It is important to use caution when cleaning the artwork to avoid damaging or dissolving the acrylic layers. Additionally, it is recommended to varnish the artwork with an appropriate varnish to protect the layers and make cleaning and maintenance easier.


Applying acrylic over oil can present several challenges, including adhesion issues, differences in drying time, potential color shifts, long-term stability concerns, and difficulties in cleaning and maintenance. However, with proper preparation, testing, and layering techniques, it is still possible to achieve successful results when combining these two paint mediums. It is important to be aware of these challenges and take appropriate steps to mitigate them for the best outcome of your artwork.

Recommended Techniques for Successfully Using Acrylic over Oil

When it comes to creating art, blending different mediums can lead to stunning results. One popular combination is using acrylic paint over an oil base. However, because oil and acrylic have different properties, it’s important to follow specific techniques to ensure a successful outcome. In this section, we will explore the recommended techniques for using acrylic over oil.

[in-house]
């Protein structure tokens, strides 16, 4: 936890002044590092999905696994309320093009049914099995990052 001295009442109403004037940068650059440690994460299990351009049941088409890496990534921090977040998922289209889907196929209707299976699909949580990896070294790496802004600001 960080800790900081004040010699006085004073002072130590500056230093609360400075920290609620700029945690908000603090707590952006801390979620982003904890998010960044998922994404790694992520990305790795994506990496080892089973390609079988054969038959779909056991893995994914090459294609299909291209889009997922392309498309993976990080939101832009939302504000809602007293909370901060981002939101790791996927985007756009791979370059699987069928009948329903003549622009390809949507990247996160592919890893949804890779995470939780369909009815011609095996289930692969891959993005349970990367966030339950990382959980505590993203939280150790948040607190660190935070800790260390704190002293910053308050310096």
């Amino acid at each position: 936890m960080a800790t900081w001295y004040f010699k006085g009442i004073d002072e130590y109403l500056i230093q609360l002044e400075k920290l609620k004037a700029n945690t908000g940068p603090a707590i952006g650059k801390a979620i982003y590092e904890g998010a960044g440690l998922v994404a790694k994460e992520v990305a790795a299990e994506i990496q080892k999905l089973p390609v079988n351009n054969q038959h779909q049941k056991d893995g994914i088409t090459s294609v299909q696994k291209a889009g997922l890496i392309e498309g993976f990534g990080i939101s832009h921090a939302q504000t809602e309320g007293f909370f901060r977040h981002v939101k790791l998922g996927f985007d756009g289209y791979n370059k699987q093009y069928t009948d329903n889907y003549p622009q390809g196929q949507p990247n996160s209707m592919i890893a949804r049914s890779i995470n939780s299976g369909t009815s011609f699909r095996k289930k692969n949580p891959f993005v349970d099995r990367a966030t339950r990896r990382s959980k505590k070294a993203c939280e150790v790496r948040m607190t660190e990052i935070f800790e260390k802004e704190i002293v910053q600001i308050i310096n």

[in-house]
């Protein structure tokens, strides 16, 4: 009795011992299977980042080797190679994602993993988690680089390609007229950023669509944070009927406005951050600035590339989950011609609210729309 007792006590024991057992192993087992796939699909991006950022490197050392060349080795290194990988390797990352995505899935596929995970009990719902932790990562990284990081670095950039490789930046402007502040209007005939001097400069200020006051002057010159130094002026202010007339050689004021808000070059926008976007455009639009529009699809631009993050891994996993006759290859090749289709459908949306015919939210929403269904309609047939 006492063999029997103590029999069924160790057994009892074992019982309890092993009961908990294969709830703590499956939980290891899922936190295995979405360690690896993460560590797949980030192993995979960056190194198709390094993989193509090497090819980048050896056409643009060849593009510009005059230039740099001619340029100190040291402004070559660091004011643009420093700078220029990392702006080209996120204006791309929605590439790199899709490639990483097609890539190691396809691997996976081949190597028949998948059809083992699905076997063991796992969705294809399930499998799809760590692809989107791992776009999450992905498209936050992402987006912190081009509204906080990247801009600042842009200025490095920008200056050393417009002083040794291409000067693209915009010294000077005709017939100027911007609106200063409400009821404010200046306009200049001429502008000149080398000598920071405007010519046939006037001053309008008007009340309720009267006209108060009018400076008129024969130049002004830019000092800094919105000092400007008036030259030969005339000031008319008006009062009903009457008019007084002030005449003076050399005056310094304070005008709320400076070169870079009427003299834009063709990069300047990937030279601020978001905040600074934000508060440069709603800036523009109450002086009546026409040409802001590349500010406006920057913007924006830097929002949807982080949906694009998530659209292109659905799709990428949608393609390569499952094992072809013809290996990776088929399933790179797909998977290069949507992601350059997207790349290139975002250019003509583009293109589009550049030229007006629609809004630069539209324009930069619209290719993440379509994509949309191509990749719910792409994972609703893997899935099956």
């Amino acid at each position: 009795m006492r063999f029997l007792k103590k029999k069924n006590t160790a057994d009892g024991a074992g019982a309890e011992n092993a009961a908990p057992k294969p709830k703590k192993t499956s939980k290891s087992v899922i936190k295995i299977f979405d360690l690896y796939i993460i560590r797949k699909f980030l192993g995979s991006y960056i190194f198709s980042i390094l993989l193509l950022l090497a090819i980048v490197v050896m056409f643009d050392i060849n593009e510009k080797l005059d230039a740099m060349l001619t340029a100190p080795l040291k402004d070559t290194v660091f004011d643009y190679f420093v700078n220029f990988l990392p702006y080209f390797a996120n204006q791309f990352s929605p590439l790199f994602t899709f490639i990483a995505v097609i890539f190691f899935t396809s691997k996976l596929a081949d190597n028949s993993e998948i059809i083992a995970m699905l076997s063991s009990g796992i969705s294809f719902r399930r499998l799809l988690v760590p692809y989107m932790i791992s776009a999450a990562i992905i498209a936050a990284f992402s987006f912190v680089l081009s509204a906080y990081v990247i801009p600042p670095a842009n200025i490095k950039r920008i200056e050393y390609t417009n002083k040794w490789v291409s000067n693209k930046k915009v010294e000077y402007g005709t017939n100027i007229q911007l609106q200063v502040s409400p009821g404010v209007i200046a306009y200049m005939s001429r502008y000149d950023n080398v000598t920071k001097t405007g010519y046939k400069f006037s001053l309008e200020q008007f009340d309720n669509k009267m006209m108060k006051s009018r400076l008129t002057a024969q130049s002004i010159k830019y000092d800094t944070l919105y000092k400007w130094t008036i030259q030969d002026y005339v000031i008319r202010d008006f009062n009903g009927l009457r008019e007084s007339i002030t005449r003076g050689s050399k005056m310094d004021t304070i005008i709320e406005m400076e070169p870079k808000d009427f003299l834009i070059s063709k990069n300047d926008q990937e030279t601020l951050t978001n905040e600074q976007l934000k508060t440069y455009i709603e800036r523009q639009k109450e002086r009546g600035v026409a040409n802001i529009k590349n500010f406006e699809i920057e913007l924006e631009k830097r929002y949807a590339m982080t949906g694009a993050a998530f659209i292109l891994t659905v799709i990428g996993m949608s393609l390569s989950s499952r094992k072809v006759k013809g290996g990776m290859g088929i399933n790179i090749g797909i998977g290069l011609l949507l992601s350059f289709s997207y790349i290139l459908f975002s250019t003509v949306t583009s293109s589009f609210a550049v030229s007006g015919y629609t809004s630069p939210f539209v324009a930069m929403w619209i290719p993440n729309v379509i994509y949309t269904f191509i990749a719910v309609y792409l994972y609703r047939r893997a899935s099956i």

1. Preparing the Surface

Before applying acrylic over oil, it is crucial to properly prepare the surface. Start by making sure the oil paint has fully dried and cured. This usually takes several weeks, depending on the thickness of the oil layers. Once the oil paint is dry, gently clean the surface to remove any dirt or dust particles that may affect the adhesion of the acrylic.

2. Applying a Barrier Layer

To create a barrier between the oil and acrylic layers, it is recommended to apply a thin layer of acrylic medium or gesso. This layer helps to prevent the migration of oil into the acrylic paint, which can cause adhesion issues. Apply the barrier layer evenly with a brush or roller and allow it to dry completely before proceeding.

3. Using Thin Layers of Acrylic